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June 25, 2019
Good Tuesday morning. I must admit, the lead item of this newsletter was written and re-written several times, well into the wee hours this morning, as I tried to make sense of how The New York Times handled the latest sexual assault allegations against President Donald Trump. It has been an ongoing media story for several days and reached such a buzz Monday that even the Times had to weigh in on its own coverage. So here goes …
Examining the fault lines
My view: The New York Times behaved appropriately on a sexual assault allegation, despite its executive editor saying otherwise.
If you think The New York Times downplayed writer E. Jean Carroll’s sexual assault allegations against Donald Trump, you’re absolutely right. At least that’s what Times executive editor Dean Baquet said in a story published Monday by the Times.
Yet, because of the seriousness of the allegations, the Times’ decision to proceed cautiously actually seems prudent. Baquet is being much harder on the Times than he should be.
On Friday, The Cut (a part of New York Magazine) ran an excerpt of Carroll’s book in which she claimed that Trump sexually assaulted her 23 years ago. Let’s be clear: The Times did not completely ignore the story — it published an 800-word story on its website Friday. However, it did not promote the story on its website until late Saturday morning and did not put it in print until Sunday.
The Times was not alone. Many major newspapers did not run the story on their front pages or at all. The topic was not addressed on any of the main Sunday morning news shows.
Still, Baquet told the Times’ Reader Center editor Lara Takenaga, “We were overly cautious.”
He said the story should have been presented more prominently, but Takenaga wrote that when the story broke, “The Times did not find independent sources who could verify her account at the time of the article’s publication, or any other additional corroboration.”
That’s a legitimate concern, which is why the Times merely acknowledged the existence of the allegations by letting the Books section handle the news.
Now, here’s the tricky section of Monday’s Times story explaining what happened:
“But the Carroll story, Mr. Baquet said, was different because the allegations were already receiving broad attention, with New York Magazine publishing an excerpt from Ms. Carroll’s book detailing the incident. ‘We were playing by rules that didn’t quite apply,’ Mr. Baquet said. ‘They’ve allowed us to break major stories, from Bill O’Reilly to Harvey Weinstein. But in this case, it was a different kind of story.’”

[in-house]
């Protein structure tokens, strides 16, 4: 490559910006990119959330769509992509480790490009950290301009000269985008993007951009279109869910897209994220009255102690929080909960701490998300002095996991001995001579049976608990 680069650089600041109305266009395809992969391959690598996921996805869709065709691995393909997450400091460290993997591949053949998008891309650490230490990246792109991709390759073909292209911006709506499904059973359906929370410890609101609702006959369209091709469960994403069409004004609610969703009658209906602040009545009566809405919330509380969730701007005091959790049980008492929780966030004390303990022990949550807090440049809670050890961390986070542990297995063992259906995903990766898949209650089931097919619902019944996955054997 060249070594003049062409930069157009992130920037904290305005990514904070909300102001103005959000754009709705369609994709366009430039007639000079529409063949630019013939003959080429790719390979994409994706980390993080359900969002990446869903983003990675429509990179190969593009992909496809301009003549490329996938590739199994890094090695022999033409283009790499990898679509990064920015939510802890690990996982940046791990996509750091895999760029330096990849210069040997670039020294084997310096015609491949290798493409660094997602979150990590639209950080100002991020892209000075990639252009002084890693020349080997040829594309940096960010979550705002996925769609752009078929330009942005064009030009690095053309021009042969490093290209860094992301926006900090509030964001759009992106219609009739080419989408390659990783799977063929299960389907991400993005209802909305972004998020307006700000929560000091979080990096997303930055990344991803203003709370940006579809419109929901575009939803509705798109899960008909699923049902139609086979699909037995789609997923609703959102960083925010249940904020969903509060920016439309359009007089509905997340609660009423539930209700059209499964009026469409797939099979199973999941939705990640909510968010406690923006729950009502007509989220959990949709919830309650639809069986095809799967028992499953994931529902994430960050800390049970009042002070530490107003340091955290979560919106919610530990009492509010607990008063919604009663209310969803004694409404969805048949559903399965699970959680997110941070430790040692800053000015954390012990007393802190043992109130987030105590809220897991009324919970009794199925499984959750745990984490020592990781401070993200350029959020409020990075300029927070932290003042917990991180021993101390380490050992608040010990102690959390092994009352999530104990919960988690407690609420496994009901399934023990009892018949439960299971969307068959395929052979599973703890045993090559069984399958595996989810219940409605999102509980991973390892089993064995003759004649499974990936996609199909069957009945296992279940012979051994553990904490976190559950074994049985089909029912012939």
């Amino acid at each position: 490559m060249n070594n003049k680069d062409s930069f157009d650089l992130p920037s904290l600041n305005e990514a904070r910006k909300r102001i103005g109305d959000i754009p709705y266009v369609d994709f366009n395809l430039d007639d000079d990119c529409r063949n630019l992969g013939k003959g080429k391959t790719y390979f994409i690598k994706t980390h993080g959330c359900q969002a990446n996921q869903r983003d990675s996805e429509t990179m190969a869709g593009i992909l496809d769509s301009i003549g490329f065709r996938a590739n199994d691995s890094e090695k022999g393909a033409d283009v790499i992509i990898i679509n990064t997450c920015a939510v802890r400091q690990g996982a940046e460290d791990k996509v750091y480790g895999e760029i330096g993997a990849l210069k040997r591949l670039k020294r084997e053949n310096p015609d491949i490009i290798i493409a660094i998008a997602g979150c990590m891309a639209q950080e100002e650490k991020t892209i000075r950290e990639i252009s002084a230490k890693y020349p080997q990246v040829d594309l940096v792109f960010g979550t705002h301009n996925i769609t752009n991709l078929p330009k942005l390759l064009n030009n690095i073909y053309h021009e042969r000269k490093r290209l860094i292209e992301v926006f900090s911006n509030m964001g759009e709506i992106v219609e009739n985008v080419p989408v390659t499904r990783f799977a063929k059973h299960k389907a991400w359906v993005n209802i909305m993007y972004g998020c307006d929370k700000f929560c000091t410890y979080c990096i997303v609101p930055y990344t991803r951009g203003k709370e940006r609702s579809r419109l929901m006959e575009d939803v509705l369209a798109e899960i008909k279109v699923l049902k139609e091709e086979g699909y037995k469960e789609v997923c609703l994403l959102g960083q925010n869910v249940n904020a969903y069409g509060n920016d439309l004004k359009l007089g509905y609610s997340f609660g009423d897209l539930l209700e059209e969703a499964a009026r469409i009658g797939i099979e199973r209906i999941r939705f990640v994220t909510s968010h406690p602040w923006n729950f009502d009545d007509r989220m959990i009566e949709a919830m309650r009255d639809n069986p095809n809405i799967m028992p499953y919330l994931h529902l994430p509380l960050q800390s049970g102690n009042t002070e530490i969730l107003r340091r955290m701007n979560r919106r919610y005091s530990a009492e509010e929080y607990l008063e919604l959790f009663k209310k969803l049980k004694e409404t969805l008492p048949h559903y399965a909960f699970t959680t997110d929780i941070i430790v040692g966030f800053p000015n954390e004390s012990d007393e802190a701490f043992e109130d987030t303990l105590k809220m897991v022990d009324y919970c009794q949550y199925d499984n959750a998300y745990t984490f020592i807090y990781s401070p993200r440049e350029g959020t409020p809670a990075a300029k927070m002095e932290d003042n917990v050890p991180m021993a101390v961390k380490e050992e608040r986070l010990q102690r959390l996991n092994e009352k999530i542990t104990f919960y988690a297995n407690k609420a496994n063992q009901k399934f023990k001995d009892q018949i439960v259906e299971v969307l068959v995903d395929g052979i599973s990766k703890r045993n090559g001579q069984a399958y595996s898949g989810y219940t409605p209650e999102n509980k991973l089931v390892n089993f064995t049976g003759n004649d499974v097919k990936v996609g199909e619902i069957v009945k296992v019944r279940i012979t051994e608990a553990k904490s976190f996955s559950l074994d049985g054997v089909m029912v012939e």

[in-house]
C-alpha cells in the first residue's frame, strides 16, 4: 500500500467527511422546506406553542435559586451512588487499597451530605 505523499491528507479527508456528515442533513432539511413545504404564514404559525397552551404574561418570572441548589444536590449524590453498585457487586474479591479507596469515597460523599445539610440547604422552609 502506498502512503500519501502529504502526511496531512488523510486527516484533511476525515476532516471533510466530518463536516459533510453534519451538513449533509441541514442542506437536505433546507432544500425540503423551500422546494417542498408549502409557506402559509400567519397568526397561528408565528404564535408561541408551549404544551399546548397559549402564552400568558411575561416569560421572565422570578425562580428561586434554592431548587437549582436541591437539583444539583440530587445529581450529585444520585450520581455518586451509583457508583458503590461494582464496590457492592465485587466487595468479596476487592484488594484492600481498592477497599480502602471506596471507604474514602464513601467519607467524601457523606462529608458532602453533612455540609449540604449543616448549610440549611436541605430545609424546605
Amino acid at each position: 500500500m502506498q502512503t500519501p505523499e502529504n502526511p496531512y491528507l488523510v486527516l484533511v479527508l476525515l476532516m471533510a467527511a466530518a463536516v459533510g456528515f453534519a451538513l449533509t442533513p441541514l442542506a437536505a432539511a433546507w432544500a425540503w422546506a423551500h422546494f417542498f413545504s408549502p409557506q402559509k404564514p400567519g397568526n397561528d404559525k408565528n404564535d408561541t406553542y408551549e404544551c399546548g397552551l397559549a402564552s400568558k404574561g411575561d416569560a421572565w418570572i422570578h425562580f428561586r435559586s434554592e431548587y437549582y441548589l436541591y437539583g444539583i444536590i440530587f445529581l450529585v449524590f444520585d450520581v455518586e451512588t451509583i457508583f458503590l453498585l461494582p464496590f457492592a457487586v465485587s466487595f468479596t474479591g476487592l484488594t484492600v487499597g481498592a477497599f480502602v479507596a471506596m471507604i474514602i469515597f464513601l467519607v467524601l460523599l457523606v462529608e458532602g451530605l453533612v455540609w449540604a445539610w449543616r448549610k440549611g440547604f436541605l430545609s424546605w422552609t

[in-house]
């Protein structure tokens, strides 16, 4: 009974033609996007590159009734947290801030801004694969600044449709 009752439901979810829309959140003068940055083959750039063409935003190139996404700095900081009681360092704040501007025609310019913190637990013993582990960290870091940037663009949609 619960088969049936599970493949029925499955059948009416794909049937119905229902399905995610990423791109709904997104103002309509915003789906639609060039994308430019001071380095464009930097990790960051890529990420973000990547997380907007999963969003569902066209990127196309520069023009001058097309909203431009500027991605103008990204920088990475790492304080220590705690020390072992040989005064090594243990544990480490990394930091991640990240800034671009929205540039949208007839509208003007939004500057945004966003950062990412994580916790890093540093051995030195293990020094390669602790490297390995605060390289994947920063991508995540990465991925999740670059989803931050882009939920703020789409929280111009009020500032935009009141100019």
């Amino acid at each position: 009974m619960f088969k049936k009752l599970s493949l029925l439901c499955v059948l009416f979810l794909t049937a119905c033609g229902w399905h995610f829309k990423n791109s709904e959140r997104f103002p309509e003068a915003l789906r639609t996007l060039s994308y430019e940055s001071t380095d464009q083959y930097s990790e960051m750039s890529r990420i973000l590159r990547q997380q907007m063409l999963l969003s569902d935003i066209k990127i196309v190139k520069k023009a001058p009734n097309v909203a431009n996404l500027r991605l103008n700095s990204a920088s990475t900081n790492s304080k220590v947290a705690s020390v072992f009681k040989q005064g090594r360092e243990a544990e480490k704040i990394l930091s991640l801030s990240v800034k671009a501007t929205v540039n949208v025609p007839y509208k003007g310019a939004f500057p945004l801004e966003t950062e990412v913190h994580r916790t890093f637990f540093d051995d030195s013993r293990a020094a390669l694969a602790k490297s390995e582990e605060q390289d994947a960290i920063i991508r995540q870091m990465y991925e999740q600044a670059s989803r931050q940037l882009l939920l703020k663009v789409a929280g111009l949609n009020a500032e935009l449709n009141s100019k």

So what is Baquet saying, exactly? Is he suggesting that he couldn’t trust a story that didn’t appear in the Times first? Is he saying the Times didn’t make a big deal out of the story because the Times didn’t have the scoop?
Or is he saying that he only feels completely confident when his own reporters and editors, using Times standards, investigate these kinds of allegations? If it’s the latter, then Baquet should not be second-guessing how the Times handled the story.
Baquet said in the Times story that a well-known public figure, such as Carroll, making such allegations against a sitting president “should’ve compelled us to play it bigger.”
But it still feels as if the Times played this just right. After all, it’s much easier — and does more for a paper’s credibility — to ramp up coverage of a story that you originally underplayed than walk back a story that you overplayed.
‘This is a step backward for openness’
The Supreme Court decision will impact journalists’ ability to hold government accountable, opponents say.
Supreme Court Justice Stephen Breyer in 2016. (AP Photo/Manuel Balce Ceneta)
The Supreme Court struck a blow against the media Monday by expanding the definition of what can be deemed confidential in a public records request.
The case started in 2011 when the Argus Leader in Sioux Falls, South Dakota, asked the Department of Agriculture to release the annual amounts taxpayers paid to more than 320,000 retailers participating in the Supplemental Nutrition Assistance Program. It was part of the paper’s ongoing project investigating food stamp fraud.
But the Supreme Court — in a 6-3 ruling Monday with dissents from Stephen Breyer, Ruth Bader Ginsburg and Sonia Sotomayor — expanded what is considered “confidential” in Freedom of Information Act requests. The Court ruled that the FOIA does not require disclosure of information as long as a business lists it as “confidential” and provides it to the government under the guarantee of privacy — even if the information would not cause harm to the business.
In the dissent, Breyer wrote, “The whole point of the FOIA is to give the public access to information it cannot otherwise obtain.”
Gannett, which owns the paper, as well as USA Today, warned that the ruling could result in more government secrecy.
Maribel Perez Wadsworth, president of the USA Today Network and publisher of USA Today, said in a statement, “The court’s decision effectively gives businesses relying on taxpayer dollars the ability to decide for themselves what data the public will see about how that money is spent. This is a step backward for openness and a misreading of the very purpose of the Freedom of Information Act.”